Youth citizenship: An intersectional analysis

Given the nature of citizenship, and it historical, social and political contentions, there remains a lack of consensus on what constitutes citizenship. The legal definition of citizenship defines the term as the position or status of being a citizen of a particular country, with elements such as a passport, or a national identity. However, citizenship can also be … Continue reading Youth citizenship: An intersectional analysis

Youth poverty in Canada

In one of the world's richest countries, Canada, poverty remains a fact of life for millions of Canadians. According to Canada Without Poverty, a non-profit organization dedicated to the elimination of poverty in Canada, nearly five million Canadians currently live in poverty.1 That is approximately 5 million Canadians that struggle daily to meet their basic needs, such … Continue reading Youth poverty in Canada

The feminization of poverty

Poverty is costly. The cost of poverty has been estimated to cost the federal and provincial governments billions of dollar annually. In Toronto alone, poverty is estimated to cost the government over $5 billion in health care, policing and depressed economic productivity. That is over $5 BILLION the city is losing just to mitigate the effects of poverty … Continue reading The feminization of poverty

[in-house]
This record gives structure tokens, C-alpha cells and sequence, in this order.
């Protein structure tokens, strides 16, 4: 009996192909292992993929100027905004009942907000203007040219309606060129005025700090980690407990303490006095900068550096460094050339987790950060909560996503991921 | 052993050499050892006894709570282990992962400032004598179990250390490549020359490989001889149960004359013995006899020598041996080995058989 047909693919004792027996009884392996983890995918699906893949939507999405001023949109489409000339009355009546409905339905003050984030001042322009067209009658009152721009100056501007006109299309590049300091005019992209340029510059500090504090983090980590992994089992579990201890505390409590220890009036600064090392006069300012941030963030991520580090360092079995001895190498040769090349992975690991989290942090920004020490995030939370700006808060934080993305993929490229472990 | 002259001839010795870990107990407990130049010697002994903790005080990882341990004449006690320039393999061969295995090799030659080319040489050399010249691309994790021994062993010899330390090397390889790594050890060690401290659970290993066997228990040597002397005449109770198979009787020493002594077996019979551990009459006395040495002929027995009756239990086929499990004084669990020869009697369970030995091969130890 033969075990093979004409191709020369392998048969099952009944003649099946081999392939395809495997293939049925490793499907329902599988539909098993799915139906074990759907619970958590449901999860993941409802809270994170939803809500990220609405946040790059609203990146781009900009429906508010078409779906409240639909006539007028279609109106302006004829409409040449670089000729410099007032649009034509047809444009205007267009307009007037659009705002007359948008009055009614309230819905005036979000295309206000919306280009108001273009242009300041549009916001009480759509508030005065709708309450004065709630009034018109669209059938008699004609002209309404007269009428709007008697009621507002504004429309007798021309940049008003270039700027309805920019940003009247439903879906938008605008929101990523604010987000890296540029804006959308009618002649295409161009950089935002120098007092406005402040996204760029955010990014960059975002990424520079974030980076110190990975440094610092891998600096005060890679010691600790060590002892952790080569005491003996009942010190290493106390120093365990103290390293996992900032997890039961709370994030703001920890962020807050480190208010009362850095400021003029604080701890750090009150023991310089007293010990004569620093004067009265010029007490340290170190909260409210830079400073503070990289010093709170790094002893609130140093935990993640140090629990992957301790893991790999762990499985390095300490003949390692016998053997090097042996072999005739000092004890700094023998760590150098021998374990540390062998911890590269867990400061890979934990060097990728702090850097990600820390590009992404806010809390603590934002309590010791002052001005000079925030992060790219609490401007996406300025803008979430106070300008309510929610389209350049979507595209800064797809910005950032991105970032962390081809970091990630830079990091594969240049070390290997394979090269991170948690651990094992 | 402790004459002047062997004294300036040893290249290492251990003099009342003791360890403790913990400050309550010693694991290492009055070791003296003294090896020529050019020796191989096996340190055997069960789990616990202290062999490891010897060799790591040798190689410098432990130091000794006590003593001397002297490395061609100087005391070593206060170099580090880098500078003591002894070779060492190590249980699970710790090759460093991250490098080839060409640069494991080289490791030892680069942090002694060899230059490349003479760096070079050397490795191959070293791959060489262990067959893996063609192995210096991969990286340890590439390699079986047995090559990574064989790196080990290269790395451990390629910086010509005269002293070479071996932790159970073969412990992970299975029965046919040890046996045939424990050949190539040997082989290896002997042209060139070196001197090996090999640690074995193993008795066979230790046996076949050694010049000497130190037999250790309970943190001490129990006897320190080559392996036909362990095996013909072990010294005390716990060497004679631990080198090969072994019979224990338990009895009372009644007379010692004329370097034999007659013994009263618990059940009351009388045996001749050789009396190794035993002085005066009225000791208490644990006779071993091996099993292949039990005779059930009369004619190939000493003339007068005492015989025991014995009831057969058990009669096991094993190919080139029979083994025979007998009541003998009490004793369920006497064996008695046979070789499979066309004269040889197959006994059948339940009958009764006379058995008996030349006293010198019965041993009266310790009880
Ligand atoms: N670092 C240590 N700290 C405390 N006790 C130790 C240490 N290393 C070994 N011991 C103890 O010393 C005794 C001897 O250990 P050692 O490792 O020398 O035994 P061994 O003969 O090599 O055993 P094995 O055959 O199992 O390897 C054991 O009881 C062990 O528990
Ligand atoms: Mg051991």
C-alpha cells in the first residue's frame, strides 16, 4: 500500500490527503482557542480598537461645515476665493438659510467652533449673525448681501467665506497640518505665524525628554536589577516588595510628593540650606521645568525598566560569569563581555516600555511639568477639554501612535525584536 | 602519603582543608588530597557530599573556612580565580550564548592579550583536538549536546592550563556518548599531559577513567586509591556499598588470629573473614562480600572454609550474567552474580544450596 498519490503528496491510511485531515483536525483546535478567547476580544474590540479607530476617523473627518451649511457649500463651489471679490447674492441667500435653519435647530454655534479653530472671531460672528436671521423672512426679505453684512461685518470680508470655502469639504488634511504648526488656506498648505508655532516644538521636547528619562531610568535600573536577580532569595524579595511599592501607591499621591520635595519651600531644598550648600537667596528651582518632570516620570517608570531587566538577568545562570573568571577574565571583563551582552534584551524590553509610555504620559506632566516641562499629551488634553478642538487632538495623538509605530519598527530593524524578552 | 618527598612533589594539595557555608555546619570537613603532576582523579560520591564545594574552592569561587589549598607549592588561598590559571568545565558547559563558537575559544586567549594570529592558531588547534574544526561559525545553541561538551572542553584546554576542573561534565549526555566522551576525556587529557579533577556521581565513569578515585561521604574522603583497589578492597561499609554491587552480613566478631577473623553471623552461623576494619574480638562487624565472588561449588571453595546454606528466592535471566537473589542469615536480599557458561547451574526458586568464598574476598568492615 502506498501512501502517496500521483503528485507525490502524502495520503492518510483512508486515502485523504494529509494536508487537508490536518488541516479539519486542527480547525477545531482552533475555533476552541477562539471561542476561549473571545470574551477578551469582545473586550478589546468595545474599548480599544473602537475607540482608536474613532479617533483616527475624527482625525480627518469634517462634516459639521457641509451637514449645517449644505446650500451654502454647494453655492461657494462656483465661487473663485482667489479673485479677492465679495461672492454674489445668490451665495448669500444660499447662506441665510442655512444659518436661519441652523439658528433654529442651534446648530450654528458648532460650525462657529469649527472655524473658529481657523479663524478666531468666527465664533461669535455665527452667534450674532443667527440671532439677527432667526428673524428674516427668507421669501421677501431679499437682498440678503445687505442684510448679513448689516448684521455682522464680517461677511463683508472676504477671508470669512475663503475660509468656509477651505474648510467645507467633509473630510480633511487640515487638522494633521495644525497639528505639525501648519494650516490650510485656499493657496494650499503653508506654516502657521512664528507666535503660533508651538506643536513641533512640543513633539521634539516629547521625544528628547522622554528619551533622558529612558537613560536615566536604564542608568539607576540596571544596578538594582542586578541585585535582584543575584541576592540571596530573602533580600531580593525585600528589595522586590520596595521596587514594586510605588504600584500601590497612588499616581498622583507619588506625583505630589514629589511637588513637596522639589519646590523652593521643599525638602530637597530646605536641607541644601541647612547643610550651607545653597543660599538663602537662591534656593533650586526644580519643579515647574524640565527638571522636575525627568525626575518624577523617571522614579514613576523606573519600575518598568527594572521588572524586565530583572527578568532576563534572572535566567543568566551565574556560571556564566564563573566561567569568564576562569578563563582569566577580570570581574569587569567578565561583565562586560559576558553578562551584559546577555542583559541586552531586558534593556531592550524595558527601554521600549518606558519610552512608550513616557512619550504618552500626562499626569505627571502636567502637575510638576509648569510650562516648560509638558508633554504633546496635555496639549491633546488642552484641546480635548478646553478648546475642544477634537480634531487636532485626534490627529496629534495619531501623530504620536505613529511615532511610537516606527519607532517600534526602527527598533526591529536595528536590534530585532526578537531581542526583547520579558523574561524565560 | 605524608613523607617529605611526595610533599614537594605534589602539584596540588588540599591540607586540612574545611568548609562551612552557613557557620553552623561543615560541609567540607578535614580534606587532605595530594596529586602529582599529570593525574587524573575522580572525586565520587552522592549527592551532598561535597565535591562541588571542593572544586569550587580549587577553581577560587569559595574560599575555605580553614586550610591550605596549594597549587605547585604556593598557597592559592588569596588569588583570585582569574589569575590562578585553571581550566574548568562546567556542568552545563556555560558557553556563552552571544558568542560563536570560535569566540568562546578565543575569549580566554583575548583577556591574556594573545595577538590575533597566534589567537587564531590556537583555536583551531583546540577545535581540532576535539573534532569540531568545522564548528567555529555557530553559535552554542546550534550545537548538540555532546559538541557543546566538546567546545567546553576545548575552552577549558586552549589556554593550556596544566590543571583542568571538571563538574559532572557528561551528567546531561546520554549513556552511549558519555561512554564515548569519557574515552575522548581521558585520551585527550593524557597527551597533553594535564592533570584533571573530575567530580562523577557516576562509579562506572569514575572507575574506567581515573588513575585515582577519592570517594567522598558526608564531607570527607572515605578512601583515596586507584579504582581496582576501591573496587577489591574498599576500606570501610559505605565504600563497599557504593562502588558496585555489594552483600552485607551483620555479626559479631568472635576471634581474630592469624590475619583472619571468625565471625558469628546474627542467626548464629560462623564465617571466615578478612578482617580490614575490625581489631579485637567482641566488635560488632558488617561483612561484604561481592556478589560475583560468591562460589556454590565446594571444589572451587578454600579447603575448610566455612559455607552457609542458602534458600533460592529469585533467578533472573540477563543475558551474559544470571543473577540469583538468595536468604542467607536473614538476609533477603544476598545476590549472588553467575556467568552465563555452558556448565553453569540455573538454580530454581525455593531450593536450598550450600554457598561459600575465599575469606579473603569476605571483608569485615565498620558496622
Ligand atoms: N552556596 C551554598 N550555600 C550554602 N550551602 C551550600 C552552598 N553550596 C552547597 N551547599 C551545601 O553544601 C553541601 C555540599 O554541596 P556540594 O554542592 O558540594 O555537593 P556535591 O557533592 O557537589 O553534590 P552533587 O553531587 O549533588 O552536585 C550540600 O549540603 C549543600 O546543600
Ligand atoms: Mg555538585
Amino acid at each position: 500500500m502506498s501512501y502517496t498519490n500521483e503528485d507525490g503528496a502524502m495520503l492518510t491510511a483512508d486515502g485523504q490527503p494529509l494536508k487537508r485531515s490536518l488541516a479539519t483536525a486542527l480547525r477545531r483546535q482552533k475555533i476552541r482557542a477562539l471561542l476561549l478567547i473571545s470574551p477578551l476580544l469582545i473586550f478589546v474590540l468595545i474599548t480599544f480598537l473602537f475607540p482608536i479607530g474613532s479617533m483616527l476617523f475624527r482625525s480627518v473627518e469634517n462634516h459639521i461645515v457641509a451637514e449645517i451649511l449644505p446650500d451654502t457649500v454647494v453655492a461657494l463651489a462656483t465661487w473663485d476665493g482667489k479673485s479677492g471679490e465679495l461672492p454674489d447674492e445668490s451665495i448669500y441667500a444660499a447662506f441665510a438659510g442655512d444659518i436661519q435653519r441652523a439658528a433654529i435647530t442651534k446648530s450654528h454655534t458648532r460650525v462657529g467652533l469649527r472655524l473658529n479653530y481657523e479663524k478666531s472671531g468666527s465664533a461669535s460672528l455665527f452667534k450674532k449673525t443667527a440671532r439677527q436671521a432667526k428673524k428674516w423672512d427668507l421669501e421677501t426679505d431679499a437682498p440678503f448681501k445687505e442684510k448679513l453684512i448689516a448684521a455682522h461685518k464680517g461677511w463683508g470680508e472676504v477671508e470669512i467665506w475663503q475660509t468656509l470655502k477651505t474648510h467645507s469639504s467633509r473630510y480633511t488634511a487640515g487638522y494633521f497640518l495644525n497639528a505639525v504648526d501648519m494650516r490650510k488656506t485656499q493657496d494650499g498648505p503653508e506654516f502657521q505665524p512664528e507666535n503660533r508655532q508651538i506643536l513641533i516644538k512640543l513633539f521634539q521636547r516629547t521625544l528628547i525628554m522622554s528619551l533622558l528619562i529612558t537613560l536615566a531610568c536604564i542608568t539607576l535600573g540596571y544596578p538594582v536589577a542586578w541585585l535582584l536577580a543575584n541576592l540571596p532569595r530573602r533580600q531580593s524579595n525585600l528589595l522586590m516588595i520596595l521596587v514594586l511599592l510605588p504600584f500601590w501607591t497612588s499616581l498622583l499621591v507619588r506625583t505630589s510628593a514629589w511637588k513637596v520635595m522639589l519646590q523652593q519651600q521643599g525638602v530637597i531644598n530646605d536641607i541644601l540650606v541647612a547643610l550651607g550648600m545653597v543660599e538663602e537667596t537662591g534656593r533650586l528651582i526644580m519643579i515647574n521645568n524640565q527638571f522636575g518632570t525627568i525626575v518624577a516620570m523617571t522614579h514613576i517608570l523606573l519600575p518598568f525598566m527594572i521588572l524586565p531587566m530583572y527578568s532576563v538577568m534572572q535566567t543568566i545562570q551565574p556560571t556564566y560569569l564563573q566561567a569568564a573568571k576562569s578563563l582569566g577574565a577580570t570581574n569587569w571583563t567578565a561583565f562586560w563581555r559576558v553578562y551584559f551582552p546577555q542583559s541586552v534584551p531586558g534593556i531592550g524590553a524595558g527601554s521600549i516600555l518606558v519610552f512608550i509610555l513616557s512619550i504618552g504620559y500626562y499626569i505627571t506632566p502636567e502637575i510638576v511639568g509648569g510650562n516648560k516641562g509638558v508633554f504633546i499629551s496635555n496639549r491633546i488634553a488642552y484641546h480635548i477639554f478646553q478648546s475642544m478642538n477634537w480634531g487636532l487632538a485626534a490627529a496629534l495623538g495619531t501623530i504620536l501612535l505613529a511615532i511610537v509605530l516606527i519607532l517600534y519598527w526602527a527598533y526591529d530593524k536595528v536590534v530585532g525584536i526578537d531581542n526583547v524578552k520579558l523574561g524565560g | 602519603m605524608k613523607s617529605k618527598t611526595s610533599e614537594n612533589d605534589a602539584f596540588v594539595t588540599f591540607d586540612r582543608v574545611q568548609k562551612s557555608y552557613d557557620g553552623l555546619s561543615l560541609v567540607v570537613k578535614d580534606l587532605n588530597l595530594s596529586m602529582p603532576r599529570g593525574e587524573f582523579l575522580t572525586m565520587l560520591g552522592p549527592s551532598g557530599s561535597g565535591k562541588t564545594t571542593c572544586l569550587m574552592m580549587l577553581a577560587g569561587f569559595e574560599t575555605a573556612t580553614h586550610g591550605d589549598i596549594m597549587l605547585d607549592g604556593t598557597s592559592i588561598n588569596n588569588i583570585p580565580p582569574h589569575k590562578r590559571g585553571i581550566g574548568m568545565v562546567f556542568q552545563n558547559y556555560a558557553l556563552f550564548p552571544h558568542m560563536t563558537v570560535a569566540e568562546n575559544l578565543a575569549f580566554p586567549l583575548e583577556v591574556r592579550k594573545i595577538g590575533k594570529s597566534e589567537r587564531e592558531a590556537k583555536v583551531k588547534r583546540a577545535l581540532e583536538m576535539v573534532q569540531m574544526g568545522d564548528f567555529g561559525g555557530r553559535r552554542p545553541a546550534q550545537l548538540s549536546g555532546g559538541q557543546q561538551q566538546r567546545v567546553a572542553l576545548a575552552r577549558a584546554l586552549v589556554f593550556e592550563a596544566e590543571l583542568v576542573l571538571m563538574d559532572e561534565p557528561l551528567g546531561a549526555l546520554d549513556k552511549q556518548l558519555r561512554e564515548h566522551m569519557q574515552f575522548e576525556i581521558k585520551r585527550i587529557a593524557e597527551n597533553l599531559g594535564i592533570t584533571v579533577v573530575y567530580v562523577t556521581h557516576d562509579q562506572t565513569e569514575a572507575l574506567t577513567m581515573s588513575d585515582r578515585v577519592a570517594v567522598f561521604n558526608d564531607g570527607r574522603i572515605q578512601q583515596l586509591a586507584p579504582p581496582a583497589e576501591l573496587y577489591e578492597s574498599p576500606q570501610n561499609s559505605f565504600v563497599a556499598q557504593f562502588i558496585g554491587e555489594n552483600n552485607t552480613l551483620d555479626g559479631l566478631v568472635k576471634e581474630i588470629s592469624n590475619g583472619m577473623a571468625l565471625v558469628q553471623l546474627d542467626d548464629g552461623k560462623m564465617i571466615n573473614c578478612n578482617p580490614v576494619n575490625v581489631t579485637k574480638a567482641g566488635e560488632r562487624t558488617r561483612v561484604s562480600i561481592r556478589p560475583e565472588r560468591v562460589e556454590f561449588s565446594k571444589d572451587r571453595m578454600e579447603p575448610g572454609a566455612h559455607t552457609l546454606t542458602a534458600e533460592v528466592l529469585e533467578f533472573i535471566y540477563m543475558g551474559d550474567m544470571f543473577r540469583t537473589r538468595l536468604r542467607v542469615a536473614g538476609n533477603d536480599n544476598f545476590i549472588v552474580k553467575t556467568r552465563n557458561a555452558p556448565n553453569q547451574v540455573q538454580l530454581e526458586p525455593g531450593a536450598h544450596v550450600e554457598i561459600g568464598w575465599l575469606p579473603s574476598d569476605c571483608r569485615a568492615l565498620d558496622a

Underpaid & undervalued: The precarious existence of immigrant women workers in Canada

Note: The issue of precarious employment is not unique to immigrant women. Or, immigrants. Or, women. Within the current labor market, the proliferation and normalization of part-time jobs, contract work, and temporary positions pose a threat to the livelihood of millions of working-middle class Canadians. A topic for another post. However, I would like to … Continue reading Underpaid & undervalued: The precarious existence of immigrant women workers in Canada

Feminism: Capitalism’s handmaiden?

Margaret Atwood's classic novel, The Handmaid's Tale, remains one of my favorite literary work I have ever read. Wikipedia offers a decent overview of the premises of the novel. The Commander's account of how it became possible for the Gilead state to gain Power still gives me chills. It was the first time I legitimately considered … Continue reading Feminism: Capitalism’s handmaiden?

Missing women, missing news, missing action

This post is dedicated to commemorating the more than 600 missing and murdered Aboriginal women and girls in Canada as we celebrate International Women's Day this coming Thursday, March 8. The disappearance and murder of dozens of women in Vancouver’s Downtown Eastside has been regarded as one of Canada’s largest news stories from the first … Continue reading Missing women, missing news, missing action

Racism as a governing apparatus: A Foucauldian analysis

In my previous post, Defining 'racism', I talked about the difference between individual racism and institutional/systemic racism. Most discussions around race and racism rely heavily on critical race theory to examine "the appearance of race and racism across dominant cultural modes of expression." Michel Foucault’s concept of bio-power has received very little focus within the race literature, … Continue reading Racism as a governing apparatus: A Foucauldian analysis